I should have known by the look in his eyes. The middle-aged white man looked at my chocolate self, then to my light-skinned baby and back to me. “Excuse me,” he said walking closer. “But is his father white or Asian?”
I paused. Did he just ask me that? Here? In the frozen-food section of the grocery store?
Inhale. Exhale. “He’s white,” I said, feeling my blood rise. Gathering courage to stand my ground for whatever racial onslaught was to come, I said louder, bolder: “He’s Norwegian.”
“Oh.” He responded and walked toward me, fumbling to pull something out of his pocket. Egad, what is he going to do? You know folks are crazy.
“The reason I’m asking is because this is my family.” He pulls out a picture of himself, a round black woman and two very tall biracial boys all smiling in their Sunday best. “The oldest is in college and this one’s in middle school.”
“Let me show you my other son.” I whip out my phone and pull up a picture of Logan with his wildly curly hair and caramel skin.
“Do you guys live here? Are they treating you OK?” He looks very concerned, it’s clear he cares. By “they” he means the community, our predominantly white, moderately conservative Chicago suburb. He’s not asking me if there’s been crosses burnt on our lawns, but if we’re treated well, like equals, genuinely received by our neighbors.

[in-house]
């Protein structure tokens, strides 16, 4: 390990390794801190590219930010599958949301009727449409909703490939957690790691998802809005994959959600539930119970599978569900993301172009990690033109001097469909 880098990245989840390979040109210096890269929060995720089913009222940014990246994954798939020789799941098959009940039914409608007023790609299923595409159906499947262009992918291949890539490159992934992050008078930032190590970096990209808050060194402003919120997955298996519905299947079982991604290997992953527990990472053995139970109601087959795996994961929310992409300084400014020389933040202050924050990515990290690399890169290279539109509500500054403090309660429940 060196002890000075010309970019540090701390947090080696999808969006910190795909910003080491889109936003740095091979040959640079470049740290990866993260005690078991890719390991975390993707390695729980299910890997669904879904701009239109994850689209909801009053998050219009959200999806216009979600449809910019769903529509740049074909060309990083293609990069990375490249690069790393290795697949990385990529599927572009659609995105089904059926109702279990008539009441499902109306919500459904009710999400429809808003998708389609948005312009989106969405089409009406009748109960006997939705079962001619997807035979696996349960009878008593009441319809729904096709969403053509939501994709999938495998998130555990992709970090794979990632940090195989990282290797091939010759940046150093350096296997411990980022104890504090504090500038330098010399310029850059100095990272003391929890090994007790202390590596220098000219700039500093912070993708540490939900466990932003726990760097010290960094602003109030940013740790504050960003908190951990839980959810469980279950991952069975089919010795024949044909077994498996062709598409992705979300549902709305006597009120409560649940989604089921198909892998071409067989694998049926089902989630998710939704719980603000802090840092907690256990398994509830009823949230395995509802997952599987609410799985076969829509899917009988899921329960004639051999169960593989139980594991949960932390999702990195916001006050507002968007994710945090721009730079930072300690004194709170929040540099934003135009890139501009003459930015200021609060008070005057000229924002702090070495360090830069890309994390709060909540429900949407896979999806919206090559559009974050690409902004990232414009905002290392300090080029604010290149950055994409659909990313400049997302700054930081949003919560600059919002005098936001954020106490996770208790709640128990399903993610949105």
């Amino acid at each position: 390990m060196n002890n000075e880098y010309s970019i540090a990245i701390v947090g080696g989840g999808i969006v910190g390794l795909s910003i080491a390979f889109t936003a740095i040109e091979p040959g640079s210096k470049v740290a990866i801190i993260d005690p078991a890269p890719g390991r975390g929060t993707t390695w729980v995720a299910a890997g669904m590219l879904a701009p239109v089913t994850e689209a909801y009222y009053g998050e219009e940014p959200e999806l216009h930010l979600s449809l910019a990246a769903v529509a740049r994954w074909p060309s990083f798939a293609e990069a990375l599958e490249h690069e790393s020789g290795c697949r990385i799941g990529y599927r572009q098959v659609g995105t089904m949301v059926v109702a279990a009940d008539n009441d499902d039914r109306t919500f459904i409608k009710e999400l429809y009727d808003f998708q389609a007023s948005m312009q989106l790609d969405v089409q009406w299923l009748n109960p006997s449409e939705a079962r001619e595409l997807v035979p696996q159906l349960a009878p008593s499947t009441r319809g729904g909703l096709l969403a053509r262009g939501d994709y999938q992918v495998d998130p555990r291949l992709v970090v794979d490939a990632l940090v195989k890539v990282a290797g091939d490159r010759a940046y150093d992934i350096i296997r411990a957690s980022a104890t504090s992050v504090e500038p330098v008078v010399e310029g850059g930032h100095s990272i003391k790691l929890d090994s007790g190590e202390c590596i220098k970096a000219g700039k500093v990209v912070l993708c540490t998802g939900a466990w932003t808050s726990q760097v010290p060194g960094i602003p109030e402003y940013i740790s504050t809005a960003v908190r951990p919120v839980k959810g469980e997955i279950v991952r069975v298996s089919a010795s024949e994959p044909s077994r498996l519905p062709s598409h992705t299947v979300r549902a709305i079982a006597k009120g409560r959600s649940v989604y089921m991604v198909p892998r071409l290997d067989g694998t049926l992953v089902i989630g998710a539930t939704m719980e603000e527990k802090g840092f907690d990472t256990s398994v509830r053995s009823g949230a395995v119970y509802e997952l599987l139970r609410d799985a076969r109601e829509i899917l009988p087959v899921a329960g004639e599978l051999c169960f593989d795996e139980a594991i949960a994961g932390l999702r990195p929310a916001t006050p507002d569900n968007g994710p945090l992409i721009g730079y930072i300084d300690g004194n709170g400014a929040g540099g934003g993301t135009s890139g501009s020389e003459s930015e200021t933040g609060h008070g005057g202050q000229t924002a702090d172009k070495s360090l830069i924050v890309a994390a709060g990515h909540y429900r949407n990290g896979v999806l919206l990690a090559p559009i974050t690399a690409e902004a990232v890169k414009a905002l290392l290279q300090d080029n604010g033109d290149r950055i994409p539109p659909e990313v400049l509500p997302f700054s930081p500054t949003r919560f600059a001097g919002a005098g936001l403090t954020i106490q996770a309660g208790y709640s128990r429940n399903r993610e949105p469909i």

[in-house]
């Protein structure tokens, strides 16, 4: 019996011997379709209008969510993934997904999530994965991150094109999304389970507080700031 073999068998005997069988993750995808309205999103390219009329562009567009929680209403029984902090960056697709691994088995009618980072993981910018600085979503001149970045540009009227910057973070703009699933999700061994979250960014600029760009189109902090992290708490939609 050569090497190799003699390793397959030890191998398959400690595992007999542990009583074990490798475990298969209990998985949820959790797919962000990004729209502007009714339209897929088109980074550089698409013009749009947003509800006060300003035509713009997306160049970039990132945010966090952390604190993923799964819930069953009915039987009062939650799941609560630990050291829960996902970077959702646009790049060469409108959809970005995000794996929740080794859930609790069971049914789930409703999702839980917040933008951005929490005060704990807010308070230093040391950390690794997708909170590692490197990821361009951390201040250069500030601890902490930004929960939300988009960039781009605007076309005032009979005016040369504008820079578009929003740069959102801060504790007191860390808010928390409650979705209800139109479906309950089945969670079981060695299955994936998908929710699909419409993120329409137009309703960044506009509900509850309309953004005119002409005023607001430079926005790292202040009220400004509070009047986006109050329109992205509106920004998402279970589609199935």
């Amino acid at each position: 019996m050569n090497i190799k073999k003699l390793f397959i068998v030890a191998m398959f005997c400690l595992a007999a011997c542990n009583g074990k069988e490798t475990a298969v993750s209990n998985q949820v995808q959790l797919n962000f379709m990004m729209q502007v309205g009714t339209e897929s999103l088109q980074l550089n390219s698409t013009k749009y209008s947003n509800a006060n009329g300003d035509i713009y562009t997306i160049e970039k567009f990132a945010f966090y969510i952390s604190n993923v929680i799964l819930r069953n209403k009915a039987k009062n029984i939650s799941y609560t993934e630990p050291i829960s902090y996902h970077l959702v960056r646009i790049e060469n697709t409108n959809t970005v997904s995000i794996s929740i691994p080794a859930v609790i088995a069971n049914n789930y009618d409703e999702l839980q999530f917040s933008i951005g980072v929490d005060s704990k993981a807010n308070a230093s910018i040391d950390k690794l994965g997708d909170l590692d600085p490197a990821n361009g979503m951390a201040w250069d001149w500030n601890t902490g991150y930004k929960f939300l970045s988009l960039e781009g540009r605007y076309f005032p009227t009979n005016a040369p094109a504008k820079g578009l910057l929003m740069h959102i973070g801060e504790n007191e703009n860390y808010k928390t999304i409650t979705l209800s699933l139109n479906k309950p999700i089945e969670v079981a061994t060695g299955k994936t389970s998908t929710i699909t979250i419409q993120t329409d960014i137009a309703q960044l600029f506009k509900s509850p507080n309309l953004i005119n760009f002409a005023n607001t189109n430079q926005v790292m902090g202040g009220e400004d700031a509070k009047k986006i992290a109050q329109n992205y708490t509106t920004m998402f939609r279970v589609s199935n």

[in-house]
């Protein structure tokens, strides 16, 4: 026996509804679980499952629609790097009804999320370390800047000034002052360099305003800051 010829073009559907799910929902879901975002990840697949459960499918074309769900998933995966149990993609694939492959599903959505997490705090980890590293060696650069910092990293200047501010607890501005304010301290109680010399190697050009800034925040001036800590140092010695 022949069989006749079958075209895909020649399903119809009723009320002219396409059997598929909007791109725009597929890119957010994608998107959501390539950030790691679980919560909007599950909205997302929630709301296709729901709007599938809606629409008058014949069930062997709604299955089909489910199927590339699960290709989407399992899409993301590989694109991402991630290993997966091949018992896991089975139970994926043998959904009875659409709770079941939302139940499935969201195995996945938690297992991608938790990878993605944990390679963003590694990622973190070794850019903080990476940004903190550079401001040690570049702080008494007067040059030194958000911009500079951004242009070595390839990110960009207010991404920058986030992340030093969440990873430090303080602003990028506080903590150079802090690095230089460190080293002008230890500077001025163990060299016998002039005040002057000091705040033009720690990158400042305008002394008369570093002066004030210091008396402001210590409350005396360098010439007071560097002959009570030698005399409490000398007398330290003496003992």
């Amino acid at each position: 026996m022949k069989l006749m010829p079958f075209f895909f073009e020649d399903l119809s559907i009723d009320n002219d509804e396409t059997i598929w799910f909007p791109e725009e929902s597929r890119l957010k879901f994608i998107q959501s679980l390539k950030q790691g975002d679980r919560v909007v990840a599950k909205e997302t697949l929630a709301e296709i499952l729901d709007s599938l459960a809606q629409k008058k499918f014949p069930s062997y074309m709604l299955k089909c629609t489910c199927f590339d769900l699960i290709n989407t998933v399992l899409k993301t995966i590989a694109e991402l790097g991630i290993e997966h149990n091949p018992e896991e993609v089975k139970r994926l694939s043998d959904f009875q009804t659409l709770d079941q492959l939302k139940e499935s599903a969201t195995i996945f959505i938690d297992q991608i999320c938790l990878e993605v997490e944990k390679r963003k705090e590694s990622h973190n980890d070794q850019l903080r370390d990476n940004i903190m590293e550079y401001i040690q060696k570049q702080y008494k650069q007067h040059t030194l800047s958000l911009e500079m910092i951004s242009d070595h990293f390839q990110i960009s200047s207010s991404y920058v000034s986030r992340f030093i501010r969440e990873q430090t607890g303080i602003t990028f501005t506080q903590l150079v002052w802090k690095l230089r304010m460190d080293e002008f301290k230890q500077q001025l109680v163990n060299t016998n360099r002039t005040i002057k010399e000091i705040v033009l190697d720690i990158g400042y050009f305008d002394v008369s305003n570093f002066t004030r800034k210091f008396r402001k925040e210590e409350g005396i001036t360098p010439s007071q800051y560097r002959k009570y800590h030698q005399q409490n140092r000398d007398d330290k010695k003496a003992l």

We do like it here and generally have had no issues. Unlike our previous suburb, where everyone at the grocery store from the cashiers to the customers were routinely rude to me. At the time I chalked it up to grumpy people, then one day I took my husband shopping with me. It was a marked difference, people smiled when they greeted you in the aisle, asked you if you needed any help, there was no hostility. I was shocked.
After that trip with him, I told him he needed to come to the grocery store with me each time because I didn’t want to be treated so rudely. It sucked because it felt a bit like we had the Black Codes in the grocery store, where I needed a white person to vouch for me.
(There was also a bit of that Saturday Night Live episode where Eddie Murphy went undercover as a white man. On the bus, after all the black people were gone, he watched how a party broke out among the whites.)
That grocery store experience was a few years ago and in another suburb, where we live now it is better. And this time in the store, this white man was telling me how he and his wife did have some struggles several years ago, but that his kids enjoyed the good schools. “They are good at the schools,” he said nodding meaningfully. As if to reassure me that it won’t matter to the other kids that my boys are biracial.
Ethan started to squawk and I needed to finish up my shopping, so we said goodbye. I wished him a nice day.
Smiling, I walked away thinking I should have known by the look in his eyes. When this white man looked at me and my family, he saw his own.